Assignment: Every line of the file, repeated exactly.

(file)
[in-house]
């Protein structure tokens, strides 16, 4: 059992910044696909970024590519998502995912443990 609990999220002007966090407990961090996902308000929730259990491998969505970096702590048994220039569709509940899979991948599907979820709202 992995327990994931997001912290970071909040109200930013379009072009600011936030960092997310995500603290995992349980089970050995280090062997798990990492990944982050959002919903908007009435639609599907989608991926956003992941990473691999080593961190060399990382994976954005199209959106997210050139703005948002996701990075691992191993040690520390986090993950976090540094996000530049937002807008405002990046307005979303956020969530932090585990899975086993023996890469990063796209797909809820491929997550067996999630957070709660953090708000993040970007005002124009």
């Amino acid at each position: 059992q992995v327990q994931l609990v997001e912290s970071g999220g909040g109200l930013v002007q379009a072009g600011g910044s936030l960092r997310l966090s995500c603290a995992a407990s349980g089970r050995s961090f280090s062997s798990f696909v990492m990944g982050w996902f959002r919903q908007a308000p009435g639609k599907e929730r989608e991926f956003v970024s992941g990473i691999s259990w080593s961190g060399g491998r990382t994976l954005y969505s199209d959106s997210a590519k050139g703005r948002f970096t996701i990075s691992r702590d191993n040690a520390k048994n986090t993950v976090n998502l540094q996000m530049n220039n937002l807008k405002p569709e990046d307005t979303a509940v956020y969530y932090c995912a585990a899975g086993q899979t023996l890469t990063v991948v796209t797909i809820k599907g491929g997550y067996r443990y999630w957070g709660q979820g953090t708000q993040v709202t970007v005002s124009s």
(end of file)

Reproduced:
[in-house]
């Protein structure tokens, strides 16, 4: 059992910044696909970024590519998502995912443990 609990999220002007966090407990961090996902308000929730259990491998969505970096702590048994220039569709509940899979991948599907979820709202 992995327990994931997001912290970071909040109200930013379009072009600011936030960092997310995500603290995992349980089970050995280090062997798990990492990944982050959002919903908007009435639609599907989608991926956003992941990473691999080593961190060399990382994976954005199209959106997210050139703005948002996701990075691992191993040690520390986090993950976090540094996000530049937002807008405002990046307005979303956020969530932090585990899975086993023996890469990063796209797909809820491929997550067996999630957070709660953090708000993040970007005002124009």
């Amino acid at each position: 059992q992995v327990q994931l609990v997001e912290s970071g999220g909040g109200l930013v002007q379009a072009g600011g910044s936030l960092r997310l966090s995500c603290a995992a407990s349980g089970r050995s961090f280090s062997s798990f696909v990492m990944g982050w996902f959002r919903q908007a308000p009435g639609k599907e929730r989608e991926f956003v970024s992941g990473i691999s259990w080593s961190g060399g491998r990382t994976l954005y969505s199209d959106s997210a590519k050139g703005r948002f970096t996701i990075s691992r702590d191993n040690a520390k048994n986090t993950v976090n998502l540094q996000m530049n220039n937002l807008k405002p569709e990046d307005t979303a509940v956020y969530y932090c995912a585990a899975g086993q899979t023996l890469t990063v991948v796209t797909i809820k599907g491929g997550y067996r443990y999630w957070g709660q979820g953090t708000q993040v709202t970007v005002s124009s």